On flooding, the mayor says the city now has due to his leadership “the most comprehensive drainage and sea level plan, which the two councilmembers voted for.” He asks what did Gary White and Mike Seekings propose in their 21 years combined on Council?
On bending, he calls baloney yet again, saying that the mess of height zoning was left over from the previous administration, and he was just the guy who had to come in and clean up. Tecklenburg reminds that both White and Seekings were on Council at the time and must’ve been “asleep at the switch.”
As for not doing, the mayor rattles off a litany of accomplishments on his watch, from passing tough stormwater ordinances, building fire and police stations, multiple completed drainage projects with more in the works, aiding redevelopment in West Ashley, as well as creation of the first two TIF districts on this side of the river, and so on.
Tecklenburg’s top three planks are flooding, affordable development, and traffic. No surprises there. How he differentiates himself on flooding is by taking the 50 to 100-year view of not just taking care of continually flooding areas, but also looking at the longer-range future of stormwater mitigation in the face of rising seas and climate change.
Affordable development, for the mayor, means fostering more housing within the reach of not just the working poor, but also cops and nurses, and teachers.
Tecklenburg says that traffic and congestion have been “the toughest nut to crack,” and thanks Gov. Henry McMaster for saving the 526-completion project. “When it was time, I stood up for that project,” he says, reporting that the state DOT just relented and committed to improving traffic light technology along Savannah Highway.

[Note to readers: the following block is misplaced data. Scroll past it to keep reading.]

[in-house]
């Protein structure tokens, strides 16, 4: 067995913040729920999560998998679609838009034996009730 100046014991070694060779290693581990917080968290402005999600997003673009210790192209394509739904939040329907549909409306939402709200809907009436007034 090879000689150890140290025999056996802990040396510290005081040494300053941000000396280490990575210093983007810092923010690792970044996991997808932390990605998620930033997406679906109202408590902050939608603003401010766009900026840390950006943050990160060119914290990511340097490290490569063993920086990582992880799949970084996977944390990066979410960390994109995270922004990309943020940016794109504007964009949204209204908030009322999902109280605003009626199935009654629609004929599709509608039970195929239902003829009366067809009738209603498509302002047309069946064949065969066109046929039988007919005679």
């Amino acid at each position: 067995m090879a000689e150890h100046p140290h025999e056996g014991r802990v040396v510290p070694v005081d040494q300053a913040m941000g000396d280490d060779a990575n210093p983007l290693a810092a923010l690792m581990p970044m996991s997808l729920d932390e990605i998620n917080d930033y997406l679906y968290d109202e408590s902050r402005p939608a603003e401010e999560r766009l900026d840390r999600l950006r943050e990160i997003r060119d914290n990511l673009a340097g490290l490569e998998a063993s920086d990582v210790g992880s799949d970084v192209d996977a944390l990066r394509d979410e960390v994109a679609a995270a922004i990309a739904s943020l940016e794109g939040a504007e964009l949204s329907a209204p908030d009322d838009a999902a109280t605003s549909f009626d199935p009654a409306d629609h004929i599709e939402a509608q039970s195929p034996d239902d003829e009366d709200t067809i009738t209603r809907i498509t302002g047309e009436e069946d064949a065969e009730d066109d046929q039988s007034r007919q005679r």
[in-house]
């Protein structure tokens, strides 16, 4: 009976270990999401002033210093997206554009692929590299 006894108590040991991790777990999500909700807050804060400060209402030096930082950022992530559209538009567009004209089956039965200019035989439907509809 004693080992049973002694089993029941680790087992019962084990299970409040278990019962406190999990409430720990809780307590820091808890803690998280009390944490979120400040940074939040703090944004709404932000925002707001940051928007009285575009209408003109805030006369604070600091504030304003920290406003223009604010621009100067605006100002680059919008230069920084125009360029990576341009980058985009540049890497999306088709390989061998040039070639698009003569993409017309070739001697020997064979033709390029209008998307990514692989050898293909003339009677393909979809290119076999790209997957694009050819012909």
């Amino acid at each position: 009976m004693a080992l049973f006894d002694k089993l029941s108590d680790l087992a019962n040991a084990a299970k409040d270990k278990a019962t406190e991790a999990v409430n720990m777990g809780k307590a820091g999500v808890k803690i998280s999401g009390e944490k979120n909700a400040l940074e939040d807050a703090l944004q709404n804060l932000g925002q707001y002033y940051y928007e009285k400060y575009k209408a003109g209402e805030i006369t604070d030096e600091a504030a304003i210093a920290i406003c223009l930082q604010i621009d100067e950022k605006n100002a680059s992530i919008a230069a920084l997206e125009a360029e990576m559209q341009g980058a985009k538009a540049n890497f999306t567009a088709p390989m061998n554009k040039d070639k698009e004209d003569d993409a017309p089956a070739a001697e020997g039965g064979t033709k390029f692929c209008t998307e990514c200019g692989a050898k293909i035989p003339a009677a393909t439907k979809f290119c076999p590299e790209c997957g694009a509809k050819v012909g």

West Ashley apartment resident Sheri Irwin is easily the strongest advocate for property rights in any of this year’s races.
Irwin is a consistent attendee at West Ashley Revitalization Commission meetings, and is deeply concerned in development issues, be they relating to infrastructure or housing. She calibrates refrigerators and incubators for a living at a local laboratory.
A self-pronounced foe of “urbanization” and “sustainability,” Irwin got into the mayoral race, in part, after becoming convinced that City Hall was attempting to force the residents of Ashleyville, a historically black neighborhood, out of their homes and into “projects.”
She also refers to “Agenda 21,” which some see as a Tea Party conspiracy, but she says is what some use so that the people don’t get educated as to what’s really going on globally.